- Wheels (4 of them)
- Upper Arm
- Lower Arm
- Claw (7 independent parts)
Once you have chosen these sub-assemblies, you can simplify the model by removing components that don’t have a high impact on simulation accuracy. In our case, we remove the fasteners. This is more crucial if you are trying to use the automatic import plugins since they import every part in an assembly.
After cleaning up your CAD model, save the subassemblies as .STL files. The ‘File Solid’ block can be used to load these subassemblies into the Simulink environment. After specifying the STL file in the block, you will need to set the inertia properties of the solid. Your CAD environment should automatically calculate these inertia properties for you.
After importing the STL files, you need to figure out how to link the parts together with different joints. I recommend starting out with a brief sketch of how your subassemblies are connected.
For simplicity, always choose a joint with as few degrees of freedom as possible while still allowing for the desired motion. In the case of this model, that means we primarily use Revolute Joints.
Here is what a simple joint between the chassis and front left wheel looks like:
The Rigid Transform blocks are used to shift the joint and wheel center of mass to the correct location. You can use the built-in measuring tools in your CAD software to find the location of each part relative to each other.
One of the problems I struggled with the most was rotating the reference frames so that the revolute joints would work as expected. All joints in Simulink that allow for rotation are relative to the Z axis. I found that the easiest way to do this was to manually change the axis in the file solid block as shown below:
*Note that this change means that you also need to change the rigid transform block values. The translation array in this case will be [z,-y,x].
With only File Solid and Rigid Transform blocks, you could find each part’s location relative to the Chassis and arrange all the parts together to create the full robot. However, for some parts, the correct joint locations are not at the part’s center of mass and require using an extra rigid transform block to shift the joint along the part. I will walk you through examples of how to do this below.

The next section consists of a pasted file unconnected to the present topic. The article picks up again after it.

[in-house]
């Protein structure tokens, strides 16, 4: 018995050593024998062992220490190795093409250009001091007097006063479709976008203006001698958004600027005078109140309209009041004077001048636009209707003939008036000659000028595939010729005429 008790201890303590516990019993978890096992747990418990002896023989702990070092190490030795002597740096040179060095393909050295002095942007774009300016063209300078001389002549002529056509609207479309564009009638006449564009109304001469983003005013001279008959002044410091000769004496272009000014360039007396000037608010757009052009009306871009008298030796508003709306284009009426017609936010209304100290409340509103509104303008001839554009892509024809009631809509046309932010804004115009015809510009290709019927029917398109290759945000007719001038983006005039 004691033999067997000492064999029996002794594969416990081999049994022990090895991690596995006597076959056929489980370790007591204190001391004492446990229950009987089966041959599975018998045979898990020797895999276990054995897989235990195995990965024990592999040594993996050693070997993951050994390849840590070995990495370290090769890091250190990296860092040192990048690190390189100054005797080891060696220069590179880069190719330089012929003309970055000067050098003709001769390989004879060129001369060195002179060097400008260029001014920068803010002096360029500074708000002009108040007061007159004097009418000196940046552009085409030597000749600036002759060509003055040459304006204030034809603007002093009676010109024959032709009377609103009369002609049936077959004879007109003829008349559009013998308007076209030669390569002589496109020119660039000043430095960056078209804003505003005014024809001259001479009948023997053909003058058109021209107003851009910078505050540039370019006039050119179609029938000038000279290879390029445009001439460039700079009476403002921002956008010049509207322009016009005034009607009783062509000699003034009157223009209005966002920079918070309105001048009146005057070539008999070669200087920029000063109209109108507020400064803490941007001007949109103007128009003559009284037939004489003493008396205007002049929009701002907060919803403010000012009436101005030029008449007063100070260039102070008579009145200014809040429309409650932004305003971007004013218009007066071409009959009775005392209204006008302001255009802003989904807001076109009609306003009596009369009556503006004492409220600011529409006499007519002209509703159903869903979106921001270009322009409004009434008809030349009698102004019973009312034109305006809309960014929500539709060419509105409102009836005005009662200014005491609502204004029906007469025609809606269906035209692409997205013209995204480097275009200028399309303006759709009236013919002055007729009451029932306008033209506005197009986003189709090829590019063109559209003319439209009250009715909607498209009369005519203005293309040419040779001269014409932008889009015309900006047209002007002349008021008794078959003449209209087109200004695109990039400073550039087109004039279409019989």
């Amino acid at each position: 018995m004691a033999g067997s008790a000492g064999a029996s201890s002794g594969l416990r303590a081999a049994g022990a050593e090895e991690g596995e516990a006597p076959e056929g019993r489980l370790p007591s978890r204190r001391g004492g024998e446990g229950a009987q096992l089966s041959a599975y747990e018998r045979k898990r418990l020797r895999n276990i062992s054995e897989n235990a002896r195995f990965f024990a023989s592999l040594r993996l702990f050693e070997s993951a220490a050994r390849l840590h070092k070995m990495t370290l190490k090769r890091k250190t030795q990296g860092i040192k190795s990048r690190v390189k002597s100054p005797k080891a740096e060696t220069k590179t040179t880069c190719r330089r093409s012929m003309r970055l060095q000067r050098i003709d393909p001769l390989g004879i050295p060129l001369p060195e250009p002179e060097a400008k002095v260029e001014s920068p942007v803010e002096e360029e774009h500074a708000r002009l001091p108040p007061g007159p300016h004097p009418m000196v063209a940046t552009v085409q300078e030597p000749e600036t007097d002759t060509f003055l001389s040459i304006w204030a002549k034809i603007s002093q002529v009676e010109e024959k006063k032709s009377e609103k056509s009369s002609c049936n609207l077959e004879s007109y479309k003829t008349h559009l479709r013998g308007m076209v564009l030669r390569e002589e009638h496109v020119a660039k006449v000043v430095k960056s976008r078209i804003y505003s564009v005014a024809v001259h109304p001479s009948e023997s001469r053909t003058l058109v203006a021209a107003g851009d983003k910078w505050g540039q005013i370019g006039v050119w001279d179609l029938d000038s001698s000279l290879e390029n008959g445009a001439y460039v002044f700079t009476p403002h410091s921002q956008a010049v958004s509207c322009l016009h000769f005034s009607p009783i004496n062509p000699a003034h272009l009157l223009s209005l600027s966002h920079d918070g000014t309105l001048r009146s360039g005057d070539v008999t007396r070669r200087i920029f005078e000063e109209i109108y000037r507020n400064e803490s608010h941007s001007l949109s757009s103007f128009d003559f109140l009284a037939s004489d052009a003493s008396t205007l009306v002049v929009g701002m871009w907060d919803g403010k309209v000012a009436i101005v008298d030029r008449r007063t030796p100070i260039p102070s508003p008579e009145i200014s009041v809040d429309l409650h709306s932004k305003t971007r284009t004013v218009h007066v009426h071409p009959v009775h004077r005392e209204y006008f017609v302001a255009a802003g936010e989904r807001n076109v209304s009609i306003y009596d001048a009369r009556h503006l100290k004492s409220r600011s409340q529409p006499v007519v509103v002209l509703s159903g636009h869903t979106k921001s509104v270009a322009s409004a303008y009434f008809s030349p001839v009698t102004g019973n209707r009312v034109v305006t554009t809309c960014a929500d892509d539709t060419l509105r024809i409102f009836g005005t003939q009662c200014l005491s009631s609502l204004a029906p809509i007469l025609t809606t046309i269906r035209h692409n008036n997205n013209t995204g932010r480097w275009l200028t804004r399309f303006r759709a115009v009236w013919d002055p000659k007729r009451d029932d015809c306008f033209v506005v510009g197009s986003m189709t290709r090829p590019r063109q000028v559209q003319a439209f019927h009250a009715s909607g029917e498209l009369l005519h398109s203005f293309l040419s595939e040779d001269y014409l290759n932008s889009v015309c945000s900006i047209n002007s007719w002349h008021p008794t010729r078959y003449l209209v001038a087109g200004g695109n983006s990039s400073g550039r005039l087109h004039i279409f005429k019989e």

Selecting Joint Locations
Method 1: CAD analysis
In most CAD software, you can snap directly to the part’s center of mass and measure the distance from the center of mass to any other point on the part.
Creating a joint in Simscape for the arm looks like this:
Here we use two rigid transform blocks to shift the joint to the correct location. The offset in the “Transform from Joint to Arm” block is pulled directly from the CAD measurement between the arm center of mass and the joint. Now let’s look at the “Transform from Joint to Base” block.
Using the steps outlined earlier, we get that the offset between the arm center of mass and chassis origin is [6.966 1.483 4.539]. We then need to shift to the actual location of the joint by subtracting the distance from the center of mass to the joint [-.1 6.0 0].
The Mechanics Explorer is your best friend when creating Simscape Multibody assemblies. After you compile the model, you can see that the joint is now located in the correct location and is attached to both the chassis and the upper arm. Use the mechanics explorer to verify part locations and even make minor position adjustments.